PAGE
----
As urban sprawl transforms Vietnam’s rural landscapes, the traditional village structure is getting harder to find. In search of history, Katie Jacobs takes a step back in time to explore the ancient village of Duong Lam.
Early one drizzly Saturday morning, a group of friends and I travelled an hour and a half west of Hanoi to the ancient village of Duong Lam. With a history stretching back over 1,000 years, Duong Lam, once known as Ke Mia, or Land of Sugarcane, is a rare and classic example of a traditional midland northern Vietnamese village.
As we drove, Hanoi’s sprawling western suburbs bled into a succession of high-rises, roadside eateries and small shops. No longer a chain of small villages, the road was lined with colourful signs hawking pho bo and bear bile. After an hour, modern development finally gave way to the impossibly green rice paddies, filled with bobbing conical hats and elevated graves.
Arriving at the large sign marking Duong Lam, we veered off the main road and pulled in amongst a few tour buses neatly lined up in the paved car park. Although not on the itinerary for most foreign tourists, the decision by local residents to preserve the historic nature of the village has turned this small, sleepy town into a popular attraction for many domestic visitors.
Collecting our tickets, we were greeted by an ancient banyan tree. Its tall branches shaded the large village gate. As the official entrance to the village, these heavy wooden doors have traditionally played an important role in monitoring, and in some cases, preventing, visitors. Even kings were expected to stop at the gate in order to pay their respects and be granted permission to enter.
A winding path leads to the centre of town, lined at first by ponds and fields, and then by walled compounds; their walls are punctured by small roofed gates welcoming those interested in seeing the homes and gardens inside.
According to archaeologists, the Viet people have been living in the region for 20,000 years. As permanent villages settled around Duong Lam, local architecture developed to reflect the climate and landscape. Built out of laterite stone, mud bricks and ironwood columns, construction materials were locally sourced and chosen for their durability, insulation and ease of use. Small details, such as pitched roofs, shaded windows and ventilation holes, indicate design that has embraced and adapted to the environment, a stark contrast to the tall cement buildings down the road. Although the village was founded over a millennium ago, the earliest house is 400 years old. In keeping with Vietnamese custom, many of the buildings have been updated, rebuilt and restored by recycling materials from the house that stood before.
After tea and sweets on the veranda of a recently-renovated house, we continued along the main road, winding past shady compounds, small temples and a French-era Catholic church. We soon arrived at the large town square, flanked by historic buildings and the communal house. Known as a dinh in Vietnamese, this long, majestic building, constructed in 1759, looks over a spacious courtyard, the customary location for local and national celebrations.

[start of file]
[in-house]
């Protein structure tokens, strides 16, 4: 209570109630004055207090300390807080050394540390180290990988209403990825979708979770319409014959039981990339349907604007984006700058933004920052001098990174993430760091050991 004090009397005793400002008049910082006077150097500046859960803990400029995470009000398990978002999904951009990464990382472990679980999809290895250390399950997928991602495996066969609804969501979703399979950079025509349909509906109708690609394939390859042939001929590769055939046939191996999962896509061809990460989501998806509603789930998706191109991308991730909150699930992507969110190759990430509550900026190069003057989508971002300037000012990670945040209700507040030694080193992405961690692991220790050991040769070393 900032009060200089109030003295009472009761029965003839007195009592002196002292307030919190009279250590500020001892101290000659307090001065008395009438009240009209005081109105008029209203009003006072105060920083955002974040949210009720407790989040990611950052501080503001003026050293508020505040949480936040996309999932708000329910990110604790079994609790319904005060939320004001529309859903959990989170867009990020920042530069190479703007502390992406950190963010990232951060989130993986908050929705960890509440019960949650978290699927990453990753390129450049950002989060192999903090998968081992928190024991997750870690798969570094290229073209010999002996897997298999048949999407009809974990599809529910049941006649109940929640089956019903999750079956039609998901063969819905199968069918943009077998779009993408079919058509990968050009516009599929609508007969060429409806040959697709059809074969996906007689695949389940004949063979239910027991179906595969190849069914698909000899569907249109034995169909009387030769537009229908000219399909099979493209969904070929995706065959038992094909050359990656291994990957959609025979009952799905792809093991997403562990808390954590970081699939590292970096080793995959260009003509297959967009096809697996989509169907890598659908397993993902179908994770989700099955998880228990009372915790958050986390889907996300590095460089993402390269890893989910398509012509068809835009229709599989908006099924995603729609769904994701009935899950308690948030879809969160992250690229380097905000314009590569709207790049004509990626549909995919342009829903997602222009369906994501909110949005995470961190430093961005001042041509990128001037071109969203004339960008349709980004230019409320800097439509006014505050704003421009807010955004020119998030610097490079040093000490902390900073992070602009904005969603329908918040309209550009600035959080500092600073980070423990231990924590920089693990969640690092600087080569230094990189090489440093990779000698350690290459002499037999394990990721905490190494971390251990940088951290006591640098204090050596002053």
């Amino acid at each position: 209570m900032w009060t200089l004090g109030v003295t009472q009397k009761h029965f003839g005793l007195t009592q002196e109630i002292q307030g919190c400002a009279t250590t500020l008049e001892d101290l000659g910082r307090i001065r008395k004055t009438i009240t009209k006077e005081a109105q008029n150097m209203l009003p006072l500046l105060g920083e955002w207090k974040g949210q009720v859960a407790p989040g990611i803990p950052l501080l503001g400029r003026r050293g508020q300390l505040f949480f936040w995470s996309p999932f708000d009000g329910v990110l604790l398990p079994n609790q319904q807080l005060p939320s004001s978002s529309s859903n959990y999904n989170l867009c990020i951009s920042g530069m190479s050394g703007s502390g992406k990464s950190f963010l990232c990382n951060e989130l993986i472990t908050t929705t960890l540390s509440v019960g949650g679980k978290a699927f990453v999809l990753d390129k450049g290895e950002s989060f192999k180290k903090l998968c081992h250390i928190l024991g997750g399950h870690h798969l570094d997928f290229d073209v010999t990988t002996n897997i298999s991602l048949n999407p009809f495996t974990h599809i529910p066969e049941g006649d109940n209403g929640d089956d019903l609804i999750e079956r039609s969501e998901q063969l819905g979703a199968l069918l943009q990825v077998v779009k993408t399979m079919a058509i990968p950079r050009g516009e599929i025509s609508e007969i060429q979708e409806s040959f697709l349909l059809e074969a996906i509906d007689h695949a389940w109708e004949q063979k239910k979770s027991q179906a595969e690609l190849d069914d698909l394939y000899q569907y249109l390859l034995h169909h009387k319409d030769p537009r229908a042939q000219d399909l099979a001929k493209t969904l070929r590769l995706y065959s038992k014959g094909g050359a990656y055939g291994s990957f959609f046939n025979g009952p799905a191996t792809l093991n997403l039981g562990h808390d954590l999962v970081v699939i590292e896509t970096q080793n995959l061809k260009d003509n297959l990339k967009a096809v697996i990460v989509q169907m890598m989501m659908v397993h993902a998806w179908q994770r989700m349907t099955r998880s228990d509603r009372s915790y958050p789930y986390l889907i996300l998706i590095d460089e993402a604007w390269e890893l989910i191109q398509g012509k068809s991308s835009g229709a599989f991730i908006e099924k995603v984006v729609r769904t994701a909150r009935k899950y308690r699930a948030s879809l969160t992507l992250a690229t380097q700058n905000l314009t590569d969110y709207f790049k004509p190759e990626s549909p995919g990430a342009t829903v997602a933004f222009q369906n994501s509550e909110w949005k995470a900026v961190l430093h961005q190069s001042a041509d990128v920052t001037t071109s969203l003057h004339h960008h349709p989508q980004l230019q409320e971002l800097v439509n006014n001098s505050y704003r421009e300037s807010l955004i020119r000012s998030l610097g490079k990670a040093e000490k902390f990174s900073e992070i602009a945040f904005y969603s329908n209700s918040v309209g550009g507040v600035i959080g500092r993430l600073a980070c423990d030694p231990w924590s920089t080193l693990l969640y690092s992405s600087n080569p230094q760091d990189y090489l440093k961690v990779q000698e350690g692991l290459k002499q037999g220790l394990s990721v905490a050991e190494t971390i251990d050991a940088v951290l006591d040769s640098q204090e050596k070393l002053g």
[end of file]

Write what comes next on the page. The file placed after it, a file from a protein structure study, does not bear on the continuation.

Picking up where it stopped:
Moreover, women of Duong Lam have long been allowed to participate in the communal activities at the dinh and are honoured for their role in community life. Traditionally, women of this area play a large role both inside and outside of the household, working not only on family-related tasks, but also on many agricultural and craft activities normally reserved for men.
Stretching out from the town square is a labyrinth of narrow alleyways filled with family houses, workshops and small temples dedicated to local families, gods and heroes. Hours could be spent exploring the complicated maze and intricate detail. Two kings, Phung Hung (761-802) and Ngo Quyen (896-944), were born in this village. There are temples dedicated to their heroic battles against invaders of the country. Old women with mouths stained black and lacquer chipping from their teeth sell sweets wrapped in banana leaves. Cows wander through the town, their large bulk filling the narrow streets. Low doors at seemingly dead-end alleys lead into garden-filled compounds, where residents raise chickens and brew rice wine in large clay pots.
Finishing a traditional lunch of morning glory, tofu and rice in a small family-run restaurant, the grey sky opened abruptly to rain. With a quick escape to the bus, we left history behind and made our way home to Hanoi. Whether it is for one hour or one day, Duong Lam is a pleasant and fascinating escape into the past and culture of the northern Vietnamese countryside.
If You Go
Bicycles: On clear days, push bikes can be hired to explore the surrounding villages and fields. Visitors can cycle through rice paddies and visit temples dedicated to local gods and heroes.
Drinking Tea: Many of the local houses welcome visitors into their home and it is customary to share tea and sweets with the family. Guests usually leave a small contribution towards the high cost of building and maintaining the traditional houses.
Duong Lam is located near Son Tay, approximately 60 kilometres west of Hanoi. The village can be visited independently or through a tour agency in Hanoi. If you go without a guide, it is worth buying the Duong Lam guidebook by The Gioi publishers.